Goodbye Hope: a Monody Haībun

Last night in my email, was another writer’s bane, the let-you-down-gently words that sink in like thorns. I didn’t have high hopes, how can one in my place?  I have time for writing, time for dreams, time for children-rearing, but no time for marketing.

Another so kind rejection in the mail.
How can I go on when to go on is to fail?
It’s nicely worded, not harsh at all,
And yet, it’s kind words hurt like an icy fall.
Why do I need for my words to be heard?
Why not chirp quietly on a branch like a bird?
Oh, hope, so fragile, so easily flown away,
Will you come back soon, stay for another day?

Why do any of us write? We have words inside us, needing to come out. It’s that simple. When my boys hit age three, they had to run. They ran and ran, circling me like dolphins around a boat, chirping and loving, laughing and falling. They ran because they had to, and I did not stop them. I tried to keep them safe.

Can I parent myself, the young writer? How would I do that? I know I need to write, and so I will. I will let myself write, and as I send my words into the world, I will try to keep myself safe.

Not everyone has to like what I wrote. I write for my own reasons, and I share magic and joy where I can. Even if only one person is touched, has a better day, feels the magic, then that’s enough. My work is enough. My words are enough. I will keep sending my words into the world.

As for my kind rejecter, I will smile, and I will remember that that person’s day is too long, too busy, too full to take on my words. That’s okay. She has a busy life, too, and only so many hours in it.

sycamore grows in summer
its roots leave words in the soil
the leaves read the shining sun

IMG_7429

Note: A Monody is a lament, a dirge or an elegy for someone or something departed. A Haibun is prose, culminating in poetry, with its heart beating in the natural world. This was partly inspired by a series of recent rejections, by the weekly poetry prompt by painttheworldwithwords to write a monody and by the weekly Haībun Thinking prompt, with a freestyling example by Al.

References:
http://www.shadowpoetry.com/resources/wip/monody.html
http://painttheworldwithwords.wordpress.com/2014/02/11/poetic-form-of-the-week-monody/

100 thoughts on “Goodbye Hope: a Monody Haībun

  1. Pingback: “The Be Inspired” Weekly Writing Challenge #16 | Paint the world with words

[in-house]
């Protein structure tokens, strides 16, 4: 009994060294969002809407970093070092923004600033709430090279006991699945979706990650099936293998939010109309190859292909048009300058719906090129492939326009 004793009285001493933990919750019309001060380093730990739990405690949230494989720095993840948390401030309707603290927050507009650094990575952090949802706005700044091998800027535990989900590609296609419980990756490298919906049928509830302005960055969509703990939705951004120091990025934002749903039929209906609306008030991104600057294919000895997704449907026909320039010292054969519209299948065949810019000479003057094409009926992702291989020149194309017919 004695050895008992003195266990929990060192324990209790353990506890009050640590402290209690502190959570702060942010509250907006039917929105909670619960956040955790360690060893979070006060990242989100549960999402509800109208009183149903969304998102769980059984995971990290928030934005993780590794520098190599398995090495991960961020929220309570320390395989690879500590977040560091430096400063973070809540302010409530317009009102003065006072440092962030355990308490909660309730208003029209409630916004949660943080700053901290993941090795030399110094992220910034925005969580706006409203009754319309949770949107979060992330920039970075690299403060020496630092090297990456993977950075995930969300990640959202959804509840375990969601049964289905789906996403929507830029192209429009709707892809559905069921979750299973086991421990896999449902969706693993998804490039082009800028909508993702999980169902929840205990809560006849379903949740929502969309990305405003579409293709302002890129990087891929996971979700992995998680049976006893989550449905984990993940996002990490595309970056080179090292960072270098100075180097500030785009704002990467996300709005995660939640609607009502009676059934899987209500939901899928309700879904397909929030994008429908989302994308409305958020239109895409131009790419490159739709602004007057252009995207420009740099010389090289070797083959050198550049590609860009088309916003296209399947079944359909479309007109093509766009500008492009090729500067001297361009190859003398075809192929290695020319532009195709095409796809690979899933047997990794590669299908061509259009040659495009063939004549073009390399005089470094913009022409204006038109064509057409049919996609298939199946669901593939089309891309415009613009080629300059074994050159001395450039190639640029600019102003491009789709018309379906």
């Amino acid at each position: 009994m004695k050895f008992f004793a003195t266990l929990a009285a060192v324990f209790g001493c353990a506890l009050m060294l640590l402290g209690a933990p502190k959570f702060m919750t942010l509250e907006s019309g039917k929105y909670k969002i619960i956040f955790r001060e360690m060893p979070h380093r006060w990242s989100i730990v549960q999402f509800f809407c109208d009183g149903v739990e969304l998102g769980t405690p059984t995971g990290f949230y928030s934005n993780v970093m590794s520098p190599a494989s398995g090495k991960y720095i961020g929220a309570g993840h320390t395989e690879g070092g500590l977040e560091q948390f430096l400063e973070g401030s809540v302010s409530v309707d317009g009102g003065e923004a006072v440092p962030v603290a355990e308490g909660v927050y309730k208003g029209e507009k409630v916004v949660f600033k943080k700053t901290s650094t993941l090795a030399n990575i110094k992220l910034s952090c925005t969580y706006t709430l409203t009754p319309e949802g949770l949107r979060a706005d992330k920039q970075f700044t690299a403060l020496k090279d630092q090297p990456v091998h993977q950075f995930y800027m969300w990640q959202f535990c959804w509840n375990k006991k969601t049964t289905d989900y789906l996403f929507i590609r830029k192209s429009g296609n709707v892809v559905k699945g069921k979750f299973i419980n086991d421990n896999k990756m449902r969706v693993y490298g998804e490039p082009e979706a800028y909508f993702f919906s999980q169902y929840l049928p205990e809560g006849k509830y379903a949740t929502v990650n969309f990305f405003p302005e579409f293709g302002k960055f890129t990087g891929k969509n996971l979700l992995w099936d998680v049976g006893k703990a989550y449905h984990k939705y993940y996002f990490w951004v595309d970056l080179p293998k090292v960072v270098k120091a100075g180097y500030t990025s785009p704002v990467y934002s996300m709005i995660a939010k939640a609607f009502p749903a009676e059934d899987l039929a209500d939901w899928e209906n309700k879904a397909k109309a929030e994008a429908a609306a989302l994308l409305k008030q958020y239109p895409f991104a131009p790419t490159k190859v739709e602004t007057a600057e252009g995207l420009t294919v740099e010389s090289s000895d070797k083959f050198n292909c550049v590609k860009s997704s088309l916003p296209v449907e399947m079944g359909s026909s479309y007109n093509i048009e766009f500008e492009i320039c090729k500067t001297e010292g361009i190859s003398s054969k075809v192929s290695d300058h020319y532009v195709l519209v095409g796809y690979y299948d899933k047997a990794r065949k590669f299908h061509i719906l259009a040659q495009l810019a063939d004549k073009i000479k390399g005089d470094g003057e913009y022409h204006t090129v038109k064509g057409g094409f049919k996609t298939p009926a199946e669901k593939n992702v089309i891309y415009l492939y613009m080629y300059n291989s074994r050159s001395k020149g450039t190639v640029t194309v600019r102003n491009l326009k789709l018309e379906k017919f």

2. Ah, Brenda, the heartache of literary rejection! Don’t worry, love, just keep plugging away. Look how many people love your blog work. It’s just a matter of time. By the way, are you looking at local resources and opportunities first? Open mics, poetry journals, writing groups in your area. These are really important in gaining a foothold sometimes. Hang in there.

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  3. Hello, I have been there! I got tired of their games so I decided to self-published. I can tell from your poetry you are a fantastic writer. Don’t let them get you down. Grow from their rejections and listen if they give you advice. But as others have said, keep trying! It’s like getting a job or winning the lottery: getting an agent is a numbers game! One of them will be smart and say yes ❤

    Thanks for your support on Life, Muse Coffee – lovely to be connected!

    Hope this week brings better news!

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    • Thanks! I will be content to recover from stomach flu and feel well. Good news would be icing. 🙂 Thanks for dropping by. I like your blog, too. Cheers, Brenda

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  4. dear Brenda, Keep writing…keep dreaming…do NOT give up…the right person/company will find you! and your beautiful writing! Perhaps you know the story of J K Rowling, the creator of the Harry Potter series–she was rejected by scores of publishers…until Scholastic Company gave her a read…and needless to say, they were surely happy they did! Onward and forward! Blessings to you! and thank you for your frequent visits to my blog!

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    • Thank you! I need the good news, because I just got a very harsh critique from a beta reader. I hope to find the right publisher for my book one day! Hugs, Brenda

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      • Yes, in fact! It has been years but I used to compose poetry alot…So Haibun is an intermingling of prose with interludes of poetry? Is there a specific metric form for the poetic segments?